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Transcript
```Chapter 5
Atmospheric Stability
Introduction

In Chapter 4, we examined the concept of horizontal
and vertical atmospheric motion, and how pressure
differences create the winds that form on a variety of
different scales.

In this chapter, we examine the consequence of the
vertical lifting of air; atmospheric stability.
Introduction

As you could predict from the terms, an atmosphere
that is stable will usually bring fine weather, and one
that is unstable may produce stormy weather.

This chapter answers the questions of what
constitutes a stable atmosphere and what changes
cause a stable system to decompose to an unstable
one.
Equations of State

We now need to apply all of the physical aspects of
meteorology that we have learnt from the previous
chapters.

We will observe how buoyancy (which creates
convection) and the horizontal pressure gradient force
(hPGF), which creates advection) work together with
pressure, temperature and density to create the stable
and unstable weather we observe.
An Equation of State
Where, at sea level;

=
atmospheric density in kg/m3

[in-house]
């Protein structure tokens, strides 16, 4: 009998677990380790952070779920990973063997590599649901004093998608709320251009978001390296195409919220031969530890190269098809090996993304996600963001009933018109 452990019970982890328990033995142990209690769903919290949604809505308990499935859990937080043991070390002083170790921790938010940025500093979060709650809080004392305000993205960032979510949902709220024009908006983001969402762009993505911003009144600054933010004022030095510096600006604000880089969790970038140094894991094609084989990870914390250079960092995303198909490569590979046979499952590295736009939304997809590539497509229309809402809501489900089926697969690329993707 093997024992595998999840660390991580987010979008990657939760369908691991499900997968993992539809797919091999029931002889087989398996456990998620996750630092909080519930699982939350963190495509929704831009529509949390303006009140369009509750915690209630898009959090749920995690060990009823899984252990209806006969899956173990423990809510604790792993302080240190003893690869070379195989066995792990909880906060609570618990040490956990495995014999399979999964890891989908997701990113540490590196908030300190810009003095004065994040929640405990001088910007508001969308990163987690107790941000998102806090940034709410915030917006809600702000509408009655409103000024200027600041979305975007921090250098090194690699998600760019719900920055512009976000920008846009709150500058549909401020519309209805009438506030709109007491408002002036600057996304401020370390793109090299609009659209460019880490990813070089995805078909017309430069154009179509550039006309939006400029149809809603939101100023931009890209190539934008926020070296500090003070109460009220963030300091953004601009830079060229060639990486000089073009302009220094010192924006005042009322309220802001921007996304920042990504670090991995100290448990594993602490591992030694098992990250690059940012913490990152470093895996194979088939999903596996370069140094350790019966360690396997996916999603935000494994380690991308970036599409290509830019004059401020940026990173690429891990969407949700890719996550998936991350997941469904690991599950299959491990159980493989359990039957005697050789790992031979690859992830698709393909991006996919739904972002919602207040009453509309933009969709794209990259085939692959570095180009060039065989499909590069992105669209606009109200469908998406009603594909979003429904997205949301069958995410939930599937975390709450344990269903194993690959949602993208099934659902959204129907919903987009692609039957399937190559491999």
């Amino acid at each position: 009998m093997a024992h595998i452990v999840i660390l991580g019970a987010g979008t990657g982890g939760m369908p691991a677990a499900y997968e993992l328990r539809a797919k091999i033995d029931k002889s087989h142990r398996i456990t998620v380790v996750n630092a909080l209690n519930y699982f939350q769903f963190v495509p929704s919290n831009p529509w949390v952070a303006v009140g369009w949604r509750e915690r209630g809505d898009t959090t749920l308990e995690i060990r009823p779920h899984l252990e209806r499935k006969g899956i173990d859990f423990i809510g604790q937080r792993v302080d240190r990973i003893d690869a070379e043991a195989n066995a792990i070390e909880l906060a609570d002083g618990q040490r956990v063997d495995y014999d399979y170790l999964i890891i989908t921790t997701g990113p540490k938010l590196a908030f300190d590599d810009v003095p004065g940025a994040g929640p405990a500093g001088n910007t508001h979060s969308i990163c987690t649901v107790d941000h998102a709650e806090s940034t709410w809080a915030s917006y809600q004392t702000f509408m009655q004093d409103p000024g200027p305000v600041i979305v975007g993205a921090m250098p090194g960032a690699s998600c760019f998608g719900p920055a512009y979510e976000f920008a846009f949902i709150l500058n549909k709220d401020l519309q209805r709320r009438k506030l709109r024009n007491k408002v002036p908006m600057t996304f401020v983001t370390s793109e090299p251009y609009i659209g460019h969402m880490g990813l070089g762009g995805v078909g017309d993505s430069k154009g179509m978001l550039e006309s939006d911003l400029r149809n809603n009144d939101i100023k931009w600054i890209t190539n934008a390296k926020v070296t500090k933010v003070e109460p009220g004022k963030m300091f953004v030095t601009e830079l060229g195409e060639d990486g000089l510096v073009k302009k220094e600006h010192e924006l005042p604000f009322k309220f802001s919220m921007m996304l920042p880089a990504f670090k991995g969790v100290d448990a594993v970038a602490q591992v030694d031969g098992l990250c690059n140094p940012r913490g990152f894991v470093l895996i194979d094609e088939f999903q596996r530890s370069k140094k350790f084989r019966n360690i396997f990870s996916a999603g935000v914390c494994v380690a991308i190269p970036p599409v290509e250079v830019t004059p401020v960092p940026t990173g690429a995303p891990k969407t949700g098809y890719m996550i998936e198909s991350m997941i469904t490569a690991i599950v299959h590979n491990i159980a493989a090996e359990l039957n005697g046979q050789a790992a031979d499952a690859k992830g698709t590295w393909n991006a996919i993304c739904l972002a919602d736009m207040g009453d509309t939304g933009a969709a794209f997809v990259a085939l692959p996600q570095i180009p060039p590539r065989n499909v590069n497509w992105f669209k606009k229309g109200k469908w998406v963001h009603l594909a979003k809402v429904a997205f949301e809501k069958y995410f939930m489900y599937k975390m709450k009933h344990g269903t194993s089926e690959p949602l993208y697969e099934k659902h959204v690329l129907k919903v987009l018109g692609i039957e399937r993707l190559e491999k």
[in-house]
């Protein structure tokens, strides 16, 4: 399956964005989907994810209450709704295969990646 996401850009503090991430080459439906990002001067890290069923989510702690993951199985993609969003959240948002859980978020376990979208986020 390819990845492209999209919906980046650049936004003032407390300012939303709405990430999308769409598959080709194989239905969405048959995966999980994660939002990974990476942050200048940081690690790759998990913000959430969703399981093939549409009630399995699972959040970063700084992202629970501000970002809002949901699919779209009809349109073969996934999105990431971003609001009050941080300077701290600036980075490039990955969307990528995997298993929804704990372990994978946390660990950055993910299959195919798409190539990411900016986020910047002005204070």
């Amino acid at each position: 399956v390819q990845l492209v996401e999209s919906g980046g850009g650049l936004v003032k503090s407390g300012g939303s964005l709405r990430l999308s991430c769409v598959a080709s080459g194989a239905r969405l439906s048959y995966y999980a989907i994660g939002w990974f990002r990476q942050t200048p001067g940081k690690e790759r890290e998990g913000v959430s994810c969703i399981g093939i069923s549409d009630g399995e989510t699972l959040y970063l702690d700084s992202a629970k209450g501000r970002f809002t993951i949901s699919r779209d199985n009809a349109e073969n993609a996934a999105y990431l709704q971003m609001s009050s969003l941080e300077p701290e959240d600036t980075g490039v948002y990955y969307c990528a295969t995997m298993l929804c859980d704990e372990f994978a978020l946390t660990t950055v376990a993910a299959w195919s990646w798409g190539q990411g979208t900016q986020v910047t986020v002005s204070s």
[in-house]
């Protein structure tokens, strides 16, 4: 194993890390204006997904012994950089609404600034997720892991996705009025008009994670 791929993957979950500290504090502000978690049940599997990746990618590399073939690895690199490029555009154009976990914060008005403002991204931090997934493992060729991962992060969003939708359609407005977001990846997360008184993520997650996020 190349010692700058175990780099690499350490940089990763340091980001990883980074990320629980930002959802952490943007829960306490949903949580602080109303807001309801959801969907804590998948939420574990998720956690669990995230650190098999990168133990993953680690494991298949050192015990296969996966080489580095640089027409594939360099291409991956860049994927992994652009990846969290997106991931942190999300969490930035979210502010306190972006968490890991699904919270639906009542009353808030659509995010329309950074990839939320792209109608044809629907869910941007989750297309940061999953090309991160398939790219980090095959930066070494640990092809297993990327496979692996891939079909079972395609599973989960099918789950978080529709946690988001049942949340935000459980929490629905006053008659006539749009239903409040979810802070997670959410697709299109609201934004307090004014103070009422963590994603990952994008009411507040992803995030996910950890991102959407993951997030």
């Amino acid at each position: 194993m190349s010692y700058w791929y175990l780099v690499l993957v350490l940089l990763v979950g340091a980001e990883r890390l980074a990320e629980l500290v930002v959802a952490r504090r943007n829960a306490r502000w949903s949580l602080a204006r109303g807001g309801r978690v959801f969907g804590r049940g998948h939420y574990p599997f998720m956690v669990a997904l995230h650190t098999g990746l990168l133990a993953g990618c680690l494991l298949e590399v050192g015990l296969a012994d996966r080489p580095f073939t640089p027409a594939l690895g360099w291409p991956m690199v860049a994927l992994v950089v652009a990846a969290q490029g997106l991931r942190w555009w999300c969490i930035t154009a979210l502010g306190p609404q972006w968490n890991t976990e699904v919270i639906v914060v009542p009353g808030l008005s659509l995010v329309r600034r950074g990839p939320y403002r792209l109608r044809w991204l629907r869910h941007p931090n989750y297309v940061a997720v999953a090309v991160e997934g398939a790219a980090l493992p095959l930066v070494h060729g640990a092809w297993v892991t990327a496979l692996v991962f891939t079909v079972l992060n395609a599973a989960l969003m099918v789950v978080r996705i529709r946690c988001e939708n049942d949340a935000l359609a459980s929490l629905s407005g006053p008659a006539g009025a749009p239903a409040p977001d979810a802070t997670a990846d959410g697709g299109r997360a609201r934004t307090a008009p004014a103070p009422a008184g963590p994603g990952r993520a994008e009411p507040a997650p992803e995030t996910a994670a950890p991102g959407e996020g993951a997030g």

P
=
atmospheric pressure in kPa
R
=
gas constant
T
=
atmospheric temperature in K
(or virtual temperature)
Equation of State

Using this equation we can determine the unknown
parameter by solving with the three known
parameters.

In the equation given, we are obviously solving for
density, but we can easily rearrange to solve for
pressure and temperature.
Exercise

You would probably have encountered equations
similar to this in the laboratory calculations unit. Use
the skills you have learnt to solve the following
problems.

Solve the above equation for density given a pressure
of 99.4 kPa, and a temperature of 306 Kelvin.

Rearrange the equation of state above to solve for
pressure given a density of 1.18 kg/m3 and
temperature of 303 Kelvin.
Equation of State

But what does all this mean?
 The
fact that these parameters are related means that if we
change one variable, we will change all the others as well
 We
therefore need to have a thorough understanding of how
they work
 For